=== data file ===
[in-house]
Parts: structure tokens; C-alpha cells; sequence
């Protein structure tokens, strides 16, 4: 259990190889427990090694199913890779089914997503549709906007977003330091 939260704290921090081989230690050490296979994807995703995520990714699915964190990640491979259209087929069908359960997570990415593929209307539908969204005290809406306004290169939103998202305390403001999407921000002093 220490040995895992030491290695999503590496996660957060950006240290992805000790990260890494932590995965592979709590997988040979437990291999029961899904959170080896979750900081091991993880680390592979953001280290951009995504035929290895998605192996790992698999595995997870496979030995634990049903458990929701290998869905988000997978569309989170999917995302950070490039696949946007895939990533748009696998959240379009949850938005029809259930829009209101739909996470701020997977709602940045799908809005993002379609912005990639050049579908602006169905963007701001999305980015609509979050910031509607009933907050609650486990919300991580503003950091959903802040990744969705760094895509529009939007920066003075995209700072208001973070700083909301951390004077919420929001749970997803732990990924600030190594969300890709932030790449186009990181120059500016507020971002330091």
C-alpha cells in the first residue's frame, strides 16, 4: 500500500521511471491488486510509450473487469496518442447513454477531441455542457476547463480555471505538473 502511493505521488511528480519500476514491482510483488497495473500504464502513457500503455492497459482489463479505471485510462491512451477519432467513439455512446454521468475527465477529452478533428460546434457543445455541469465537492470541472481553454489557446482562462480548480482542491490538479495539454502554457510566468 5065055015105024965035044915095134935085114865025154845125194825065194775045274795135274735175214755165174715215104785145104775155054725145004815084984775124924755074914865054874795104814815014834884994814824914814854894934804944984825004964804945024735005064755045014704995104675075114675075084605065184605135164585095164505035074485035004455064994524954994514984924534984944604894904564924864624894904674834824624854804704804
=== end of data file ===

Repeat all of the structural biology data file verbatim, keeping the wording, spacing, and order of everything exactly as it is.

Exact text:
[in-house]
Parts: structure tokens; C-alpha cells; sequence
């Protein structure tokens, strides 16, 4: 259990190889427990090694199913890779089914997503549709906007977003330091 939260704290921090081989230690050490296979994807995703995520990714699915964190990640491979259209087929069908359960997570990415593929209307539908969204005290809406306004290169939103998202305390403001999407921000002093 220490040995895992030491290695999503590496996660957060950006240290992805000790990260890494932590995965592979709590997988040979437990291999029961899904959170080896979750900081091991993880680390592979953001280290951009995504035929290895998605192996790992698999595995997870496979030995634990049903458990929701290998869905988000997978569309989170999917995302950070490039696949946007895939990533748009696998959240379009949850938005029809259930829009209101739909996470701020997977709602940045799908809005993002379609912005990639050049579908602006169905963007701001999305980015609509979050910031509607009933907050609650486990919300991580503003950091959903802040990744969705760094895509529009939007920066003075995209700072208001973070700083909301951390004077919420929001749970997803732990990924600030190594969300890709932030790449186009990181120059500016507020971002330091």
C-alpha cells in the first residue's frame, strides 16, 4: 500500500521511471491488486510509450473487469496518442447513454477531441455542457476547463480555471505538473 502511493505521488511528480519500476514491482510483488497495473500504464502513457500503455492497459482489463479505471485510462491512451477519432467513439455512446454521468475527465477529452478533428460546434457543445455541469465537492470541472481553454489557446482562462480548480482542491490538479495539454502554457510566468 5065055015105024965035044915095134935085114865025154845125194825065194775045274795135274735175214755165174715215104785145104775155054725145004815084984775124924755074914865054874795104814815014834884994814824914814854894934804944984825004964804945024735005064755045014704995104675075114675075084605065184605135164585095164505035074485035004455064994524954994514984924534984944604894904564924864624894904674834824624854804704804